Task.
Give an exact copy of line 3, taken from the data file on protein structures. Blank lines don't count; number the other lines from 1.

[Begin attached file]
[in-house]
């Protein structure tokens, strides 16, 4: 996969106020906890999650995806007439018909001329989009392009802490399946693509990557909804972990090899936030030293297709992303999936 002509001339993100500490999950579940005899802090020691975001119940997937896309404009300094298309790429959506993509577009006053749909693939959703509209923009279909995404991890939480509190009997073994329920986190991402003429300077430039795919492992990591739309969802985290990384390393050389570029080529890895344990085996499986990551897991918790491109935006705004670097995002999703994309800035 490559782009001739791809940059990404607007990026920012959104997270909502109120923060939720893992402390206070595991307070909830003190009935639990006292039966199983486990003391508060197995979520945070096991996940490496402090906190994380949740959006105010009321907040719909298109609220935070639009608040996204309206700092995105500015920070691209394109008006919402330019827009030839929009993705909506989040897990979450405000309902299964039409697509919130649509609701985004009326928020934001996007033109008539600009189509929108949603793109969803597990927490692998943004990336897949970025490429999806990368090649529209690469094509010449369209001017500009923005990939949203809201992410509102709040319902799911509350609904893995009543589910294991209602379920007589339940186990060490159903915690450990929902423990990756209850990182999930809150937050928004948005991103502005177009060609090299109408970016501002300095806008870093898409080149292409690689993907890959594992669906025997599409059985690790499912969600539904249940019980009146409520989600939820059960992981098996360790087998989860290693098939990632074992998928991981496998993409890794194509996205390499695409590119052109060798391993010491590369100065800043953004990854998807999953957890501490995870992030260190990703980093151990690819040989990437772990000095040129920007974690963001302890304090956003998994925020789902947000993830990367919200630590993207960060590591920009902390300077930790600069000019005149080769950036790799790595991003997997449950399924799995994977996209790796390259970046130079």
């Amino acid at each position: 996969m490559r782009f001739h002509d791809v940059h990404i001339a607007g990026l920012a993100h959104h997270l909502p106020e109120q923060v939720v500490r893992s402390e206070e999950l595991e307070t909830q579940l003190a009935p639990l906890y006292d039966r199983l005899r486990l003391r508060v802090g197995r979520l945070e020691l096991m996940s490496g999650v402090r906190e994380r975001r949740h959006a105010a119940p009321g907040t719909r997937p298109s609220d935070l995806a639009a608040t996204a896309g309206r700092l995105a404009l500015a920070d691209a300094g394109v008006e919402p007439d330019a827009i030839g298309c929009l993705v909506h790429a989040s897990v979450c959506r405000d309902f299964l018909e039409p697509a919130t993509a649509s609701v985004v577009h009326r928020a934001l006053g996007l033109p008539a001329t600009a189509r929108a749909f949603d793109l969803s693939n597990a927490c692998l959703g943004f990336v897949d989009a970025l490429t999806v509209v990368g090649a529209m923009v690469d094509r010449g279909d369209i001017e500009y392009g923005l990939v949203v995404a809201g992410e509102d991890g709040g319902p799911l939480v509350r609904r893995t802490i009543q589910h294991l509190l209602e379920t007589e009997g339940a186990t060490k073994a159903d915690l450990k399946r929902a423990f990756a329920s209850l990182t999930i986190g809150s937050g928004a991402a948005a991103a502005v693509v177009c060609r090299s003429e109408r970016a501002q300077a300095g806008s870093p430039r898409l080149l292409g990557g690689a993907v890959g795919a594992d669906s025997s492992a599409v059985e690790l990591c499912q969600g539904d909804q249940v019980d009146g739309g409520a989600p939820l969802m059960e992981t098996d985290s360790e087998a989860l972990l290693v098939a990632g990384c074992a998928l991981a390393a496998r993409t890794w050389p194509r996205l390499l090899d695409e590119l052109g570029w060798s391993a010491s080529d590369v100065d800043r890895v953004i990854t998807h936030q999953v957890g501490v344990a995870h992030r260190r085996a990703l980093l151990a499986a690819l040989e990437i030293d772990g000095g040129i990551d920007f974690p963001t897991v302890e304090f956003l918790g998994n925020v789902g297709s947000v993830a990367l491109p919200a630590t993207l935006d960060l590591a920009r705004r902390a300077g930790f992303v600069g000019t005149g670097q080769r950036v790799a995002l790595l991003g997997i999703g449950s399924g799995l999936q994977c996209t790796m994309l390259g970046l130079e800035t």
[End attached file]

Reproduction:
């Amino acid at each position: 996969m490559r782009f001739h002509d791809v940059h990404i001339a607007g990026l920012a993100h959104h997270l909502p106020e109120q923060v939720v500490r893992s402390e206070e999950l595991e307070t909830q579940l003190a009935p639990l906890y006292d039966r199983l005899r486990l003391r508060v802090g197995r979520l945070e020691l096991m996940s490496g999650v402090r906190e994380r975001r949740h959006a105010a119940p009321g907040t719909r997937p298109s609220d935070l995806a639009a608040t996204a896309g309206r700092l995105a404009l500015a920070d691209a300094g394109v008006e919402p007439d330019a827009i030839g298309c929009l993705v909506h790429a989040s897990v979450c959506r405000d309902f299964l018909e039409p697509a919130t993509a649509s609701v985004v577009h009326r928020a934001l006053g996007l033109p008539a001329t600009a189509r929108a749909f949603d793109l969803s693939n597990a927490c692998l959703g943004f990336v897949d989009a970025l490429t999806v509209v990368g090649a529209m923009v690469d094509r010449g279909d369209i001017e500009y392009g923005l990939v949203v995404a809201g992410e509102d991890g709040g319902p799911l939480v509350r609904r893995t802490i009543q589910h294991l509190l209602e379920t007589e009997g339940a186990t060490k073994a159903d915690l450990k399946r929902a423990f990756a329920s209850l990182t999930i986190g809150s937050g928004a991402a948005a991103a502005v693509v177009c060609r090299s003429e109408r970016a501002q300077a300095g806008s870093p430039r898409l080149l292409g990557g690689a993907v890959g795919a594992d669906s025997s492992a599409v059985e690790l990591c499912q969600g539904d909804q249940v019980d009146g739309g409520a989600p939820l969802m059960e992981t098996d985290s360790e087998a989860l972990l290693v098939a990632g990384c074992a998928l991981a390393a496998r993409t890794w050389p194509r996205l390499l090899d695409e590119l052109g570029w060798s391993a010491s080529d590369v100065d800043r890895v953004i990854t998807h936030q999953v957890g501490v344990a995870h992030r260190r085996a990703l980093l151990a499986a690819l040989e990437i030293d772990g000095g040129i990551d920007f974690p963001t897991v302890e304090f956003l918790g998994n925020v789902g297709s947000v993830a990367l491109p919200a630590t993207l935006d960060l590591a920009r705004r902390a300077g930790f992303v600069g000019t005149g670097q080769r950036v790799a995002l790595l991003g997997i999703g449950s399924g799995l999936q994977c996209t790796m994309l390259g970046l130079e800035t």